Wednesday, August 24, 2011

Palin, Like Reagan and Nixon, Is a Candidate Who Creates New Molds

Sarah Palin, like Ronald Reagan and Richard Nixon, is a candidate who creates new molds rather than fitting within the constraints of conventional political structure.

Ronald Reagan lost his first serious bid for the Republican presidential nomination in 1976. Every speck of conventional wisdom would have said that was a deal breaker on any future chance to win. Not only did an aging Reagan lose, but he challenged the sitting president of his own party, Gerald Ford, and the Republicans lost the presidency.

Besides losing another four years, and putting himself in the position of being the oldest elected president, Reagan should have suffered the same fate as Ted Kennedy when he ran against Jimmy Carter in the 1980 primaries. No more presidential bids for Kennedy. When you take on your own party's president, and your party loses the White House, you burn lots of political bridges.

Instead of fading into second tier status as would happen to Kennedy, Reagan won the presidency in landslides in 1980 and 1984.

Richard Nixon's predicament was even worse. He actually lost the 1960 presidential election to John F. Kennedy, and then, adding insult to injury, the 1962 California governor's race to Edmund G. Brown Sr. Nixon "quit" politics with the wry observation “You won’t have Nixon to kick around anymore because, gentlemen, this is my last press conference.” Talk about washed up. Nixon not only lost the presidency, but couldn't even win a governor's race. Of course, Nixon then went on to win the presidency in 1968 and 1972.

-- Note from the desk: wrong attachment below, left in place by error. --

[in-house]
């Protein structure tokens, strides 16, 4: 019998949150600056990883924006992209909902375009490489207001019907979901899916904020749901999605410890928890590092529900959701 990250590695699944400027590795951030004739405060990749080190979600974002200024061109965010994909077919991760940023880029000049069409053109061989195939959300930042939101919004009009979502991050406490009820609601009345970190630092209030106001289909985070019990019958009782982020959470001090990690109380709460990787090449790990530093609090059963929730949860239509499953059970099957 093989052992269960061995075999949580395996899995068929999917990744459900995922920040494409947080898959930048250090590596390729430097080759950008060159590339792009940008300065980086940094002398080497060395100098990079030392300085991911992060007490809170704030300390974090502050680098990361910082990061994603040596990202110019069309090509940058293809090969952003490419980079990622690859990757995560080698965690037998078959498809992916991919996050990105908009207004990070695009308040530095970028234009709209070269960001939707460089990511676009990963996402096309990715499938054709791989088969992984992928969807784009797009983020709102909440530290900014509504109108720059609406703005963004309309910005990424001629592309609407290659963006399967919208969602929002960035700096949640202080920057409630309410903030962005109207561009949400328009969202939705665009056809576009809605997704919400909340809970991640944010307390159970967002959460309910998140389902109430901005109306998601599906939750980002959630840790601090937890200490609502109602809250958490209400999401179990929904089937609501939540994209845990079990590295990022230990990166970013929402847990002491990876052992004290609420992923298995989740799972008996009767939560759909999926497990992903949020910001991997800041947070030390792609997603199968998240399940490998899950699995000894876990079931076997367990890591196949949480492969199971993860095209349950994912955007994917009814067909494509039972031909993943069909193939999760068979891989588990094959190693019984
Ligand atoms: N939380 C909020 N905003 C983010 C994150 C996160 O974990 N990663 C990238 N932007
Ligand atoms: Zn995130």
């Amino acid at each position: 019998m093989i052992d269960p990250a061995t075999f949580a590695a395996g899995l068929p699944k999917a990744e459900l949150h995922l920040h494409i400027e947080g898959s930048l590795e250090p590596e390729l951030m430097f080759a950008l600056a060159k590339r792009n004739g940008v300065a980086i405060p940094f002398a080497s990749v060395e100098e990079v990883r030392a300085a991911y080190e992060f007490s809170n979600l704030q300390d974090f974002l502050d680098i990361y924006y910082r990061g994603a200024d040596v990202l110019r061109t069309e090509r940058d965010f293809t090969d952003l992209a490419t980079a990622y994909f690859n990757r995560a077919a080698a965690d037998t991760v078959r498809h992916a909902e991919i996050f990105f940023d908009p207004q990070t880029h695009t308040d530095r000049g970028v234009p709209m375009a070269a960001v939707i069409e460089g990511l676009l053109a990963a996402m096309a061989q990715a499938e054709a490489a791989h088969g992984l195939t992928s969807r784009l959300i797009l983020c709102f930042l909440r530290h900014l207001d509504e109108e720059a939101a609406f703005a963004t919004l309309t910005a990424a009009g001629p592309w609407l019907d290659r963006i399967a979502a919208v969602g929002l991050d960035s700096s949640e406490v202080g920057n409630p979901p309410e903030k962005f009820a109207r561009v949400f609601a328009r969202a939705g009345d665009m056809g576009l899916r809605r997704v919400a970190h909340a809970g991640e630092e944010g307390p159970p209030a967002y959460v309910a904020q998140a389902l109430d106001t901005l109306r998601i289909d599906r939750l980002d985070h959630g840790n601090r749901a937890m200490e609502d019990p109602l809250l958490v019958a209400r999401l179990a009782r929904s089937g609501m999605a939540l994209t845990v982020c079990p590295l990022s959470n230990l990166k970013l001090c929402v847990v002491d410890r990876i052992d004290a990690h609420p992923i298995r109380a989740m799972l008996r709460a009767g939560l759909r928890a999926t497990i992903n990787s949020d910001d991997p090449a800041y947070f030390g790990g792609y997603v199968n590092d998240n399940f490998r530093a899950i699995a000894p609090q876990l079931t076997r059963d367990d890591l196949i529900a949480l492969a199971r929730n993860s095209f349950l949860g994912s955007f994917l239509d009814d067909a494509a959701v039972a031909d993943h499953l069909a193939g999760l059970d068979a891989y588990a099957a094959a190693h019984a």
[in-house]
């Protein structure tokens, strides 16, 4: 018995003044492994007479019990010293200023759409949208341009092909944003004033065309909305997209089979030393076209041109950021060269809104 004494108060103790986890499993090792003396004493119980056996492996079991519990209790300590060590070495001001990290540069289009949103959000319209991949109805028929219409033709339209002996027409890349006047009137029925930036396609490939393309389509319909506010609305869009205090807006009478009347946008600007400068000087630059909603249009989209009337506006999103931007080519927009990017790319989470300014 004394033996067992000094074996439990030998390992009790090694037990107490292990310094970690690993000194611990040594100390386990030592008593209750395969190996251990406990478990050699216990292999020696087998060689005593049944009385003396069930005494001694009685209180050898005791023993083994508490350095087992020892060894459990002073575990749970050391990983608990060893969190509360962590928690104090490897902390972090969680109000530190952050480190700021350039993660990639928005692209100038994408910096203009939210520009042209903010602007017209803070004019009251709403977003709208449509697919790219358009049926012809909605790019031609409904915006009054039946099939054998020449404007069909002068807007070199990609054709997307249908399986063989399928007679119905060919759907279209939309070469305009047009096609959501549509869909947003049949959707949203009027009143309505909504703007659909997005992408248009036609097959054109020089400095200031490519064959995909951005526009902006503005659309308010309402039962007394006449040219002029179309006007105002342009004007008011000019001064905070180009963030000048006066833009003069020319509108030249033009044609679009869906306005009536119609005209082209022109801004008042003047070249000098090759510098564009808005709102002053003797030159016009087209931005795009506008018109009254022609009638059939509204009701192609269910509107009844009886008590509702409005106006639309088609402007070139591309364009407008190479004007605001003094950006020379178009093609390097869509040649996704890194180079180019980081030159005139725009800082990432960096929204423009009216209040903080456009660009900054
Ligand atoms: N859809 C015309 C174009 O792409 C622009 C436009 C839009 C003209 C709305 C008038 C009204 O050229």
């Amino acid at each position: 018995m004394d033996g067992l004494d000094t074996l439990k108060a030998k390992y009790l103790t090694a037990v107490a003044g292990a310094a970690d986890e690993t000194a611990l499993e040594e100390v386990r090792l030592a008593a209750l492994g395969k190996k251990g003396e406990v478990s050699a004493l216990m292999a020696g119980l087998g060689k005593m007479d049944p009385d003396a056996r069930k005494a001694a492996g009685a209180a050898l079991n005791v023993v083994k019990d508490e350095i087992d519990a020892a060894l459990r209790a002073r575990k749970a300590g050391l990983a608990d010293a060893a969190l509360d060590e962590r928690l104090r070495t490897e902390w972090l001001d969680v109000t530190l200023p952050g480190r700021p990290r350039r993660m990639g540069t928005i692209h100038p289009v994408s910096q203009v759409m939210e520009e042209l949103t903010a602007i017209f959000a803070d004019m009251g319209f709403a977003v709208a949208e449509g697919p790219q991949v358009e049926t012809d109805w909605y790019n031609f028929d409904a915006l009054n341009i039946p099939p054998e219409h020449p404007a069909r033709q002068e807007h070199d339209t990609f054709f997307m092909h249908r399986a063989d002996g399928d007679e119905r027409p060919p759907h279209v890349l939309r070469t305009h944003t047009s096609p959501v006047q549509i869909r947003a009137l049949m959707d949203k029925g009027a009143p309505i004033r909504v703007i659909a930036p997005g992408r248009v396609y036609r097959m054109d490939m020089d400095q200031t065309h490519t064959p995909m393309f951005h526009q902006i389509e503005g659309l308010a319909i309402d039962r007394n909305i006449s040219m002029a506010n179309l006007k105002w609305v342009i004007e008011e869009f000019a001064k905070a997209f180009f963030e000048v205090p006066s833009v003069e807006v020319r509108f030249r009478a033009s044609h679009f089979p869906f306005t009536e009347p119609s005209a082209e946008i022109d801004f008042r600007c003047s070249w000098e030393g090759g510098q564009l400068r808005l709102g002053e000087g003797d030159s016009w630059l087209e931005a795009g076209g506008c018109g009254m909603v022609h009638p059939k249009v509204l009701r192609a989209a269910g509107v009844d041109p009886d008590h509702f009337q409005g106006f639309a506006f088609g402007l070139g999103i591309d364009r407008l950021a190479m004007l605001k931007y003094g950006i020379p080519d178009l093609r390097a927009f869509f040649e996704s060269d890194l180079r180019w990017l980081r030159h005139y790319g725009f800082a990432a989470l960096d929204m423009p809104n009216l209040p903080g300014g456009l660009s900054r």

Sarah Palin has nothing to lose by running in 2012. First of all, she could win.

But, even if she loses the primary, she can run in 2016 or 2020, having learned the valuable lessons on how to wage a primary fight that Reagan learned in 1976. And unlike Reagan, she will not have the "old age" factor dogging her.

If she runs and wins the nomination but loses the presidential election in 2012, she can run again in 2016 also having learned the valuable lessons of running a presidential campaign that Nixon learned in 1960. Like Nixon, she will still be young.

Unlike Nixon, and similar to Reagan, Palin carries a mass of committed supporters into her campaigns. As Frank Luntz points out, Sarah Palin "has hundreds of thousands of grassroots supporters on her side" and "doesn’t have to do it the way other candidates do it.”

Frank Luntz:
"One thing is clear about her potential candidacy. Should she announce she would have an instantaneous national operation, grassroots operation that would be effective in Iowa, New Hampshire, South Carolina. But, anyone who tries to guess her is making a big mistake. It’s going to be difficult for her, should she decide to run, because of Michele Bachmann’s candidacy. They do appeal to the same people. But, Sarah Palin doesn’t have to play by everybody else’s rules because she has hundreds of thousands of grassroots supporters on her side, and they would be motivated by her candidacy.

"[Steve Doocy:] Frank, could Sarah Palin win?

"[Luntz:] It would be very tough at this point, but, you know, I’ve learned in this campaign we don’t know who’s running. We don’t know who’s out. We were all expecting Haley Barbour. We were expecting Mitch Daniels. Some people thought of Paul Ryan, Chris Christie. Who knows?"
. . .
"But, she ran a different campaign when she was the vice-presidential nominee. She’s always run, I guess you call it 'marching to the beat of your own drummer'. And that’s one of the reasons why she has such respect. But remember one thing, in the Iowa State Fair unlike all the other candidates that were surrounded by security people, Sarah Palin walked among the public virtually alone, shaking hands, connecting to people. She’s a breath of fresh air, and she doesn’t have to do it the way other candidates do it.”
H/T Sheya and Conservatives4Palin

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